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First Thoughts: A more moderate Mitt returns?

A more moderate Mitt returns?…. How will conservatives react?... Questions about Romney’s “redistribution” counterattack… When leaving out part of the tape… New information contradicts White House line that attack on U.S. embassy wasn’t premeditated… Romney’s money problem… And NBC/WSJ/Marist to unveil new polls of CO, IA, and WI.

NBC's Domenico Montanaro and Chris Cillizza discuss on MSNBC's Andrea Mitchell Reports Mitt Romney's new moderate tone and new battleground polls showing an advantage for President Barack Obama.

*** A more moderate Mitt returns? After originally standing by his comments at that May fundraiser in Florida, where he was surreptitiously recorded saying that he can’t win the “47%” of Americans who are dependent on the government, Romney backed down last night. “This is a campaign about the 100%,” he said at a forum in Miami sponsored by Univision, per NBC’s Garrett Haake. But Romney did more than back down from those 47% remarks; he also softened his tone on health care, immigration, and gay rights. "Now and then the president says I’m the grandfather of Obamacare. I don’t think he meant that as a compliment, but I’ll take it,” he said, going on to praise the Massachusetts law. He also clarified his earlier remarks on self-deportation. "I said I'm not in favor of a deportation, a mass deportation effort rounding up 12 million people and kicking them out of the country," he said. "I believe people make their own choices as to whether they want to go home, and that's what I mean by self-deportation. And he added this about gay marriage: “I would like to have the term marriage continue to be associated with a relationship between one man and one woman, and that certainly doesn’t prevent two people of the same gender living in a loving relationship together having gay domestic partnership, if you will.”

The Daily Rundown's Chuck Todd reports on Mitt Romney's appearance at Univision's "Meet the Candidates."

*** How will conservatives react? Last night was the candidate many of us expected to start seeing in June or July, not in September -- it was the Romney of 2004. And on health care, we have seen Romney make moderate-sounding remarks on the subject, but then he’s had to walk them back after receiving criticism from conservatives. That’s the thing to watch today: Will we see any conservative blowback about Romney’s comments last night? Or will conservatives cut him slack for the first time this campaign because he’s on the ropes? We know the campaign is exhausted from litigating every little thing with their conservative critics, especially since it believes it’s running a more ideologically conservative campaign than any Republican in a generation.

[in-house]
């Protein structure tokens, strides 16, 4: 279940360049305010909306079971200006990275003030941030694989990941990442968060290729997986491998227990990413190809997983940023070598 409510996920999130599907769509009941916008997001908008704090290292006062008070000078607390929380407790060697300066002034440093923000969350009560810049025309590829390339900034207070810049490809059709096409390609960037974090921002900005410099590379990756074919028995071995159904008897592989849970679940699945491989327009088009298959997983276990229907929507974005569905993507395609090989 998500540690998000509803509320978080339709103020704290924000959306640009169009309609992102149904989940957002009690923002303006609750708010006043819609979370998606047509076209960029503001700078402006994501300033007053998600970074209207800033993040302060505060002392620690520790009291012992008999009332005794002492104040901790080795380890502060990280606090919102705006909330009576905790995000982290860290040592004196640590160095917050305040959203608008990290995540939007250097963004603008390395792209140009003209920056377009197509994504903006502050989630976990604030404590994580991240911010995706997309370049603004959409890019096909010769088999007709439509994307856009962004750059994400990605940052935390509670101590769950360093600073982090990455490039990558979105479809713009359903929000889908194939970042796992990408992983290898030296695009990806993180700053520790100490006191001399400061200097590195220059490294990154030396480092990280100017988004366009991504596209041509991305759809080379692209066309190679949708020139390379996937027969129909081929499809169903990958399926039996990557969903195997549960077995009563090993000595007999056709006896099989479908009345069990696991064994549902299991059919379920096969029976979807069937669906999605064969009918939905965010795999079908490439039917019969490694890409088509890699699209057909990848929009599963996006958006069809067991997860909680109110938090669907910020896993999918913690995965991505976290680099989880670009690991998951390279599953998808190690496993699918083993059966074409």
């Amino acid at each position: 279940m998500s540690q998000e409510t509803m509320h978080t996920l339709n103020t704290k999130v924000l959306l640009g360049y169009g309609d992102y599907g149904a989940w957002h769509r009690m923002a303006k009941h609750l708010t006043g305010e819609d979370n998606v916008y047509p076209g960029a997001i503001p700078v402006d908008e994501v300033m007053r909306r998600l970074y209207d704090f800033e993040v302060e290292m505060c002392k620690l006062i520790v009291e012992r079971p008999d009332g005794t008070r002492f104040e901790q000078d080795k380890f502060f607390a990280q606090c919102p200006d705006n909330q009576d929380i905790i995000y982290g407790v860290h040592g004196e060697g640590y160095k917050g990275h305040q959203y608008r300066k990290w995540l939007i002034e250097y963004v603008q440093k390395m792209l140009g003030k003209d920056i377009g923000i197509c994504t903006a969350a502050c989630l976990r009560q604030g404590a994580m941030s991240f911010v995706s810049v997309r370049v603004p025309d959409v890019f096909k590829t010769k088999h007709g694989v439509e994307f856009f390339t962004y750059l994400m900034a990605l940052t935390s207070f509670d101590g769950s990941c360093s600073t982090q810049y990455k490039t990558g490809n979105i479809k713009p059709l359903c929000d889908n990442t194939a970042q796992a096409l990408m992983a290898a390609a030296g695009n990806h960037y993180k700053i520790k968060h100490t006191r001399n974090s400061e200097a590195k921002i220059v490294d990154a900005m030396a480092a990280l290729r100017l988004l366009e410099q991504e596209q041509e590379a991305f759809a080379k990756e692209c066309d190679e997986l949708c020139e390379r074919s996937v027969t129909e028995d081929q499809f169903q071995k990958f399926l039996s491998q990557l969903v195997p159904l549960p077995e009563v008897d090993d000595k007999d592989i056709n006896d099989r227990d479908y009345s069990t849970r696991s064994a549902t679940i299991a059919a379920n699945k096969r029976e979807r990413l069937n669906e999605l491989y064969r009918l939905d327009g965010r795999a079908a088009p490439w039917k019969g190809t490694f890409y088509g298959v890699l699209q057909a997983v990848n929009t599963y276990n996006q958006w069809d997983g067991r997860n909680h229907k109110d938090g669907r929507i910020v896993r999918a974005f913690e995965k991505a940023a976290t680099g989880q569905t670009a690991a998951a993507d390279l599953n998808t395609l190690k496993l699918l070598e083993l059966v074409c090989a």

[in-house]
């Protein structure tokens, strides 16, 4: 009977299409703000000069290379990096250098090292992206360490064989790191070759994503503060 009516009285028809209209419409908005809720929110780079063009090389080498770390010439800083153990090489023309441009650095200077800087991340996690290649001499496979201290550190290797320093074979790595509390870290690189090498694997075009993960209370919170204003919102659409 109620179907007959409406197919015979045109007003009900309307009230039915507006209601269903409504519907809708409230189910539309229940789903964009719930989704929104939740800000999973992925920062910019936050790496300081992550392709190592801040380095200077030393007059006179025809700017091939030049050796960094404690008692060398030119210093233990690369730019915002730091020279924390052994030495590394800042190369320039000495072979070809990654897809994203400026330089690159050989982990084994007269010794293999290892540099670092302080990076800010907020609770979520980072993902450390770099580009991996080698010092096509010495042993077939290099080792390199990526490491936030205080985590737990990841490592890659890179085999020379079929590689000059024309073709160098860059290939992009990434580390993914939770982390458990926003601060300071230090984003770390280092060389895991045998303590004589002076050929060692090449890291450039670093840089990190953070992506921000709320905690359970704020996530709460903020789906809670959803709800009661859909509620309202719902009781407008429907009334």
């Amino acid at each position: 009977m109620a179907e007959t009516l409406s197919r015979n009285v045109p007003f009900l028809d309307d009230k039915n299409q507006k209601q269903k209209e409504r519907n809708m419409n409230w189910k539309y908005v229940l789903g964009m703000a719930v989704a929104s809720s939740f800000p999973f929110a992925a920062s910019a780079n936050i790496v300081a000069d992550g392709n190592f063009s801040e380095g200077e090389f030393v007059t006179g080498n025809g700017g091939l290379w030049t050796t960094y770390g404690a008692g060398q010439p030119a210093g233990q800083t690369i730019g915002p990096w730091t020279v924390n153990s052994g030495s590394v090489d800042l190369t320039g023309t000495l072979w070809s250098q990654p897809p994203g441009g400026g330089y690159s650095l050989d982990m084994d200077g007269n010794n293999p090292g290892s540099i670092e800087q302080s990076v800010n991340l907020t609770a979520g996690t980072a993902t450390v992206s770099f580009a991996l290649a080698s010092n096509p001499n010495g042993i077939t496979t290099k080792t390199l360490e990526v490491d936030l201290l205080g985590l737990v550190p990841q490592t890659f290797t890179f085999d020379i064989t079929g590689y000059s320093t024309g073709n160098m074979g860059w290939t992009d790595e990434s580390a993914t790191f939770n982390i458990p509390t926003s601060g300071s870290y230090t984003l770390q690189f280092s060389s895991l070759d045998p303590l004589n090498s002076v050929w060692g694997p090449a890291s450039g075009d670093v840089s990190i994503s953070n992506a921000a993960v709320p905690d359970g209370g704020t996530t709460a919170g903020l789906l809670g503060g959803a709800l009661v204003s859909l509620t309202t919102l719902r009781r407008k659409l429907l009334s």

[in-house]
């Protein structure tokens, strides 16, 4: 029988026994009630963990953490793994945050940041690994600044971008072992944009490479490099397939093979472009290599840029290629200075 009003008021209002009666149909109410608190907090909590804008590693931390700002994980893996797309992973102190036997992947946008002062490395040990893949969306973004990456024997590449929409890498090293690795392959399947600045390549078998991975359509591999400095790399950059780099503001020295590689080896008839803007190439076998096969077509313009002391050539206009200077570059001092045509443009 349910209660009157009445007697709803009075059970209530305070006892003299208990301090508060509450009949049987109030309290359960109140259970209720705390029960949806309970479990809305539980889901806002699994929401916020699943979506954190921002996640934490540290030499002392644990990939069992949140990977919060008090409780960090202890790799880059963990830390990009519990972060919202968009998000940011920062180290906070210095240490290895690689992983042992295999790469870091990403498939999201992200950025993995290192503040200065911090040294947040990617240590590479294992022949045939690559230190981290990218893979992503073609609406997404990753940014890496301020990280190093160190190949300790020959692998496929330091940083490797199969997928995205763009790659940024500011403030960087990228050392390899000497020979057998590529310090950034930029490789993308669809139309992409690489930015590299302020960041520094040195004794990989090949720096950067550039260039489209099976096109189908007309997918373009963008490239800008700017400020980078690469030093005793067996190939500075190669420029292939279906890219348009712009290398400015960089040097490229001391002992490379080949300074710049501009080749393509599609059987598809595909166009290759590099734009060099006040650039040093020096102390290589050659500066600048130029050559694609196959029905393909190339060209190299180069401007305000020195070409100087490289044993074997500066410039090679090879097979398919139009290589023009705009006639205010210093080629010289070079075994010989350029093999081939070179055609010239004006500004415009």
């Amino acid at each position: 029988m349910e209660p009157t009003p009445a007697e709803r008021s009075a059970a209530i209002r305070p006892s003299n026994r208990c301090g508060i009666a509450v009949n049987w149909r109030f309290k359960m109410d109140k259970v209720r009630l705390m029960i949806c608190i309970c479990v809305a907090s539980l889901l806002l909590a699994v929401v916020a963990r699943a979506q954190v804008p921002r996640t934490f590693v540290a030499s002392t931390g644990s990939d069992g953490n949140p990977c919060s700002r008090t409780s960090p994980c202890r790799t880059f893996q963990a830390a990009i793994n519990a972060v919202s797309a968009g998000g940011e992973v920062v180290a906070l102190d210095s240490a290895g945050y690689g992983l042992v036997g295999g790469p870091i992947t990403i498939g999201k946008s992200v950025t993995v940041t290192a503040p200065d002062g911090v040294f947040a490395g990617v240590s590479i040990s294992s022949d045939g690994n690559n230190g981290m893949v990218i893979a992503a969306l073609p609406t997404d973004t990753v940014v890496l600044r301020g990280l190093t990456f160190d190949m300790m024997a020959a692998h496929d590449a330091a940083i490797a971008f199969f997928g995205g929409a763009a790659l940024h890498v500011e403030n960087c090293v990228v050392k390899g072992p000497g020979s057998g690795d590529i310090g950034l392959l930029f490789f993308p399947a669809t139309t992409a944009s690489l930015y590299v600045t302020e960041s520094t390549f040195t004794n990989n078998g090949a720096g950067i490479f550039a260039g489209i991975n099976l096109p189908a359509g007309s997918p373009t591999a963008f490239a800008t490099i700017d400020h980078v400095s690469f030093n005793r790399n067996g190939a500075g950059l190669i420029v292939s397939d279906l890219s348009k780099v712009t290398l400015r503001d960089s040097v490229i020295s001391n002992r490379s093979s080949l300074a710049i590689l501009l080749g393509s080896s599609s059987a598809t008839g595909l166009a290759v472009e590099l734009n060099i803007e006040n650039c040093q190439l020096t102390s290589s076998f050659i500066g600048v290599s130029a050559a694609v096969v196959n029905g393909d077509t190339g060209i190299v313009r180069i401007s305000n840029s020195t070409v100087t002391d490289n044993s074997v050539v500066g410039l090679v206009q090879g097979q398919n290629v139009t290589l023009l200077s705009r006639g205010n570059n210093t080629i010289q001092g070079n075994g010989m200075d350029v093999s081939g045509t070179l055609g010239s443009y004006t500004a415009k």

Jim Young / Reuters

Republican presidential nominee and former Massachusetts Governor Mitt Romney arrives at Univision and Facebook's "Meet the Candidates" Forum moderated by Maria Elena Salinas and Jorge Ramos in Miami, Florida, September 19, 2012.

*** Questions about Romney’s “redistribution” counterattack: Before Romney backed down from his “47%” remarks, the campaign tried to change the subject, seizing on a 14-year-old remarks of Obama talking about “redistribution.” We have more on those 1998 comments below, but here’s a question we have: Who is that counterattack playing to outside of the conservative base? After all, Obama hasn’t exactly hid his intention to raise taxes on the wealthy to help pay down the deficit. “Now, I’ve cut taxes for those who need it -- middle-class families, small businesses,” Obama said in his convention speech earlier this month. “But I don’t believe that another round of tax breaks for millionaires will bring good jobs to our shores or pay down our deficit.” And here’s a second question: What happened to Romney’s message of jobs, jobs, jobs? The “redistribution” push smacks of a campaign trying to win a news cycle but stumbling in its attempt to have a core message.

TODAY's Matt Lauer speaks with Ed Gillespie, a senior adviser to the Romney campaign, about the candidate's recent controversies and how he has handled the steady drip of bad news.

*** When leaving out part of the tape… : But here’s something else about those 1998 remarks from Obama -- they’re not the whole story. As NBC’s Mike O’Brien reported last night, the actual video of the 1998 “redistribution” comment by Obama shows the then-state senator speaking about “competition” and “the marketplace” in his VERY NEXT sentence. In the whole clip, Obama says: “I think the trick is figuring out how do we structure government systems that pool resources and hence facilitate some redistribution because I actually believe in redistribution, at least at a certain level to make sure that everybody's got a shot.” Then he adds,” How do we pool resources at the same time as we decentralize delivery systems in ways that both foster competition, can work in the marketplace, and can foster innovation at the local level and can be tailored to particular communities.” The second sentence could have been uttered by Bill Clinton or another former member of the DLC.